If you want to take melatonin supplements, make sure that you are using the synthetic version and it is not made from animals. Melatonin that comes from animals may contain viruses and other contaminants which could be dangerous to your health.

Make sure that you stick with the recommended dosage for melatonin and always consult a doctor before taking melatonin supplements. Melatonin when used on children will also have similar side effects.

Reference: Randomized, double-blind clinical trial, controlled with placebo, of the toxicology of chronic melatonin treatment

J Pineal Res. 2000 Nov;29(4):193-200. Seabra ML, Bignotto M, Pinto LR Jr, Tufik S. Department of Psychobiology, Universidade Federal de São Paulo, Brazil

– The objective of the present study was to assess the toxicology of melatonin (10 mg), administered for 28 days to 40 volunteers randomly assigned to groups receiving either melatonin (N = 30) or placebo (N = 10) in a double-blind fashion. The following measurements were performed: polysomnography (PSG), laboratory examinations, including complete blood count, urinalysis, sodium, potassium and calcium levels, total protein levels, albumin, blood glucose, triglycerides, total cholesterol, high-density lipoprotein (HDL), low-density lipoprotein (LDL), and very low-density lipoprotein (VLDL), urea, creatinine, uric acid, glutamic-oxalacetic transaminase (GOT), glutamic-pyruvate transaminase (GPT), bilirubin, alkaline phosphatase, gama-glutamic transaminase (GGT), T3, T4, TSH, LH/FSH, cortisol, and melatonin serum concentrations.

– In the present study we did not observe, according to the parameters analyzed, any toxicological effect that might compromise the use of melatonin at a dose of 10 mg for the period of time utilized in this study.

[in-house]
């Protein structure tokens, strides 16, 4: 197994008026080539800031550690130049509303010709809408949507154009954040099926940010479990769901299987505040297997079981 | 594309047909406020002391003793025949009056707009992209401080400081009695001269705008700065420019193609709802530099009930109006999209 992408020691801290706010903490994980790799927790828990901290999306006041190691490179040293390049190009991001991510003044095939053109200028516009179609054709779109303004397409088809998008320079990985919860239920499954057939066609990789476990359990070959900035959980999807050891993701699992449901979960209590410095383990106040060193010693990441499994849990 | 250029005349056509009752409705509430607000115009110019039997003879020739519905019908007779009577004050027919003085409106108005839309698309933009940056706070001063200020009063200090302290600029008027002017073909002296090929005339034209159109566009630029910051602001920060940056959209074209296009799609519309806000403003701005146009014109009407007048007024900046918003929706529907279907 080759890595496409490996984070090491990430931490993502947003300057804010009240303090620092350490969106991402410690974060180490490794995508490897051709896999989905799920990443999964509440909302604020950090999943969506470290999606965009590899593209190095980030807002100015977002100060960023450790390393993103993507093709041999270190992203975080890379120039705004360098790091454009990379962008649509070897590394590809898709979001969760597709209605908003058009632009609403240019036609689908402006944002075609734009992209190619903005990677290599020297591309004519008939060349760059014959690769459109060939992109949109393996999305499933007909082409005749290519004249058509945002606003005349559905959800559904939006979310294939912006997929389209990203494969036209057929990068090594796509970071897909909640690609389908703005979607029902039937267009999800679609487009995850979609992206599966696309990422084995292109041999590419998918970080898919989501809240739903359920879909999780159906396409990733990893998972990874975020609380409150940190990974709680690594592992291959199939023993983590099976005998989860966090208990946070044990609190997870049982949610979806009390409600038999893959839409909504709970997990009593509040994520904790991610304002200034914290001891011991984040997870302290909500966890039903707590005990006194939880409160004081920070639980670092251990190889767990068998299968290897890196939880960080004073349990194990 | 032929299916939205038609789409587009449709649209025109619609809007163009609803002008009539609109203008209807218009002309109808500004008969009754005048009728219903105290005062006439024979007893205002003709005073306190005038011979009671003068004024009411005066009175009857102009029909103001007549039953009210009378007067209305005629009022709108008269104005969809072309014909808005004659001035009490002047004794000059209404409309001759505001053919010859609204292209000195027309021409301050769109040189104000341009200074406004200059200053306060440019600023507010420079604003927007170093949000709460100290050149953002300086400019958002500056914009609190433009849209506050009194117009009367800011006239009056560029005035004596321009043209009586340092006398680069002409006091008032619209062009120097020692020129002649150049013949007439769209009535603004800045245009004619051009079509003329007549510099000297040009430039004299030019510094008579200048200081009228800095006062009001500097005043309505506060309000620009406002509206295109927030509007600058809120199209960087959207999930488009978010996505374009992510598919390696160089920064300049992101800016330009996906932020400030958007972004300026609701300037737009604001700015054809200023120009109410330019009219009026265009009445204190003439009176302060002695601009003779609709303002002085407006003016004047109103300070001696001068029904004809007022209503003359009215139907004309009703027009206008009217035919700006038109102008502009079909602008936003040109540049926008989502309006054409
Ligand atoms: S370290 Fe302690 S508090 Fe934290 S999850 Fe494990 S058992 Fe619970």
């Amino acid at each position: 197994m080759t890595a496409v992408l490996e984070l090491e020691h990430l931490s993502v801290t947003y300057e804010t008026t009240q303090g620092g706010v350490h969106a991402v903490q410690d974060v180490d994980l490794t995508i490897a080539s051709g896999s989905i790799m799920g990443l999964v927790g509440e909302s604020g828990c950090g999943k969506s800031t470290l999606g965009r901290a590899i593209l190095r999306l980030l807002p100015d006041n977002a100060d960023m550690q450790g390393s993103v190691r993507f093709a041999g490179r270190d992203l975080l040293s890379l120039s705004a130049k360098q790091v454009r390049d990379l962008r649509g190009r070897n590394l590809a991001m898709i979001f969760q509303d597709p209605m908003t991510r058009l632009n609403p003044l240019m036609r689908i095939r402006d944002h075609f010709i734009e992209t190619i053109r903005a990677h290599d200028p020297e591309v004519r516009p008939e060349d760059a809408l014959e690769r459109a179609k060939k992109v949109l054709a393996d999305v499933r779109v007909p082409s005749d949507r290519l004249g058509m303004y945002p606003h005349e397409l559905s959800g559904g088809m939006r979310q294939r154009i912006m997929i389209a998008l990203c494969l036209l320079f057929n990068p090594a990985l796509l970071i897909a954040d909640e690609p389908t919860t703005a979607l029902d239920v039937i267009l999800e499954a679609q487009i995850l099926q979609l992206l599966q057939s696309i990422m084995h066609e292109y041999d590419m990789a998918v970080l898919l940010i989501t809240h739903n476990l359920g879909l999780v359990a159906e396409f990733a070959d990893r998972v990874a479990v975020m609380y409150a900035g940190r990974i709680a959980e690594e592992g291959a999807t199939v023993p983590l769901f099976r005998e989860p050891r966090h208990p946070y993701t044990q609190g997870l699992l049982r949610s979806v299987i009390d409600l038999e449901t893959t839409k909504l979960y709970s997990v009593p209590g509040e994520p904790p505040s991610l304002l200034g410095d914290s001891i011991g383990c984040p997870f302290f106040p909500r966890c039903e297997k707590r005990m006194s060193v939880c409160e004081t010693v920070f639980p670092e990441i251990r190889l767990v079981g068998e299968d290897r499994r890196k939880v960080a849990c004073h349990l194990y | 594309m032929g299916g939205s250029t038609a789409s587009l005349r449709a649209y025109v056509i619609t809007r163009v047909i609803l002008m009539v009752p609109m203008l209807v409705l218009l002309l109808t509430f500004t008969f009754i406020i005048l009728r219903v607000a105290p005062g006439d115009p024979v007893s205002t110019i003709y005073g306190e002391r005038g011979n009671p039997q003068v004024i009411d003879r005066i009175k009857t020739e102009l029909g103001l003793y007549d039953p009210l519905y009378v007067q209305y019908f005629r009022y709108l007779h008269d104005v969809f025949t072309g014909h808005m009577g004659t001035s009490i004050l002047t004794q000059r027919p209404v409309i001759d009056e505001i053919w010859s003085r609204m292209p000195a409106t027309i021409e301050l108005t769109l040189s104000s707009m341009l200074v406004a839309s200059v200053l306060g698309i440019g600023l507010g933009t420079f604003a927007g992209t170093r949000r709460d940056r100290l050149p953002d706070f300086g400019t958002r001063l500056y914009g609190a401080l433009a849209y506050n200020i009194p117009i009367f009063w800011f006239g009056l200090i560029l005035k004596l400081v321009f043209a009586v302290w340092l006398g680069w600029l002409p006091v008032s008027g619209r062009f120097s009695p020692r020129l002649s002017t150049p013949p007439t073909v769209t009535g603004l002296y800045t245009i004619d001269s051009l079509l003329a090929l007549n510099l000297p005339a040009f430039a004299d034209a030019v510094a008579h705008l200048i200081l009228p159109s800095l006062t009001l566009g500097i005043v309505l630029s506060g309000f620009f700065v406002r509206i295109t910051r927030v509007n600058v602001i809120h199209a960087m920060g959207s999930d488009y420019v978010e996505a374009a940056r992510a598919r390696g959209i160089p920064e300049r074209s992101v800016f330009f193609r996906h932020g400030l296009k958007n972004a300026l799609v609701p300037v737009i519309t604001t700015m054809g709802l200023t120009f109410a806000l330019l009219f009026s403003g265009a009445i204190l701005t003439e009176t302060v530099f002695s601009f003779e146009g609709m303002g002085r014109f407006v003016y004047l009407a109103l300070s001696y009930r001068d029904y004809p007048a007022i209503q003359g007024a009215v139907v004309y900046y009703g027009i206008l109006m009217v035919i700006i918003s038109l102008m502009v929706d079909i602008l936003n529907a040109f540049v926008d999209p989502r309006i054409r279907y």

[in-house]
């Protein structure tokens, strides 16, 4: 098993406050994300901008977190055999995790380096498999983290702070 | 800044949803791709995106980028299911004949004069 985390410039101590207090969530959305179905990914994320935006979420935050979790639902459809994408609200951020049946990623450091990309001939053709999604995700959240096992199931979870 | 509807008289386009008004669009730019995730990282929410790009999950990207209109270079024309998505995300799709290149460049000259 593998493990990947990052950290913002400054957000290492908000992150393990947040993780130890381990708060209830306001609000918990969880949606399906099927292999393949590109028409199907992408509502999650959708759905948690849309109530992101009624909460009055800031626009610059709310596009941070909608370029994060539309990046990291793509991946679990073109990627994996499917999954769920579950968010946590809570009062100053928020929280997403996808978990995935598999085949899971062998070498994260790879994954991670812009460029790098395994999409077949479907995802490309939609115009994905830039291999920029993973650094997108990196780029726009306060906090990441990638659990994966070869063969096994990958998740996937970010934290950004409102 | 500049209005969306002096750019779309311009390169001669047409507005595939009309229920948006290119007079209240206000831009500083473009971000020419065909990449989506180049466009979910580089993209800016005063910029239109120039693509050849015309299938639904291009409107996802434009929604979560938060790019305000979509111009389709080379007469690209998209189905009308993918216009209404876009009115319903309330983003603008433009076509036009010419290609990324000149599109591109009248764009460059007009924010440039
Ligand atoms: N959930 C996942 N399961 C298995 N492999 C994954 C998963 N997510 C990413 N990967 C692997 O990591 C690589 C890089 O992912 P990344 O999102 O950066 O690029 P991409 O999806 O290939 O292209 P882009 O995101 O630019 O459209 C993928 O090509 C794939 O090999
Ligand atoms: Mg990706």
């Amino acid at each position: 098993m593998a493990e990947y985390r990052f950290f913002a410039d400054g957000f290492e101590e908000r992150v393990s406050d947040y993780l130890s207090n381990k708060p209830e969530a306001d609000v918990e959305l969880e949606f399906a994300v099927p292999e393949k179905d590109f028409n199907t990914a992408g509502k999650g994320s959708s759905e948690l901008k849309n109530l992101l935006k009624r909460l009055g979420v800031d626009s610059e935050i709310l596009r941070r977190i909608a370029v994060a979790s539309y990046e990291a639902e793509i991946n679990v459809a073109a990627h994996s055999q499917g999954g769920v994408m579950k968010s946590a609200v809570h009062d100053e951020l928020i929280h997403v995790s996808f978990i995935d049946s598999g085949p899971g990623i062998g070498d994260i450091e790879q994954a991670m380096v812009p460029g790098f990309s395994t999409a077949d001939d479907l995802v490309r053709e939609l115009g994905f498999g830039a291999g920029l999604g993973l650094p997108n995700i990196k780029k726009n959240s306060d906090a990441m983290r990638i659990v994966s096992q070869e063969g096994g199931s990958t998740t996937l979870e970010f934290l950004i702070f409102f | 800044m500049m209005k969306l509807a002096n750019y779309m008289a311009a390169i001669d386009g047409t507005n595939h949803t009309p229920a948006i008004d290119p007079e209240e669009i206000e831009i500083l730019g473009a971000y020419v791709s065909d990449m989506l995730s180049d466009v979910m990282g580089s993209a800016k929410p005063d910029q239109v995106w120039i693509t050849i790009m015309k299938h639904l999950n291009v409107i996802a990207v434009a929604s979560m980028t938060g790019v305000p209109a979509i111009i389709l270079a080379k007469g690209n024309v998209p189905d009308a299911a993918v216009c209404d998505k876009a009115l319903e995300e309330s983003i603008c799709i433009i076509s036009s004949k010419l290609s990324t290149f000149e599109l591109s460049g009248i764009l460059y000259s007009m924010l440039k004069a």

Melatonin References:

Piccirillo JF. Melatonin. Prog Brain Res . 2007;166:331-3.

Pillar G, Shahar E, Peled N, Ravid S, Lavie P, Etzioni A. Melatonin improves sleep-wake patterns in psychomotor retarded children. Pediatr Neurol . 2000;23(3):225-228.

Ram PT, Yuan L, Dai J, Kiefer T, Klotz DM, Spriggs LL, et al. Differential responsiveness of MCF-7 human breast cancer cell line stocks to the pineal hormone, melatonin. J Pineal Res . 2000;28(4):210-218.

Reiter RJ. Melatonin: clinical relevance . Best Pract Res Clin Endocrinol Metab . 2003;17(2):273-85.

Sack RL, Brandes RW, Kendall AR, Lewy AJ. Entrainment of free-running circadian rhythms by melatonin in blind people. N Engl J Med . 2000;343(15):1070-1077.

Schernhammer E, Hankinson S. Urinary melatonin levels and breast cancer risk. J Nat Canc Instit 2005;97(14):1084-1087.

Shamir E, Barak Y, Shalman I, Laudon M, Zisapel N, Tarrasch R, et al. Melatonin treatment for tardive dyskinesia: a double-blind, placebo-controlled, crossover study. Arch Gen Psych . 2001;58(11):1049-1052.

Shamir E, Laudon M, Barak Y, Anis Y, Rotenberg V, Elizur A, et al. Melatonin improves sleep quality of patients with chronic schizophrenia. J Clin Psychiatry . 2000;61(5):373-377.

Simko F, Pechanova O. Potential roles of melatonin and chronotherapy among the new trends in hypertension treatment. J Pineal Res. 2009 Sep;47(2):127-33. Epub 2009 Jun 29. Review.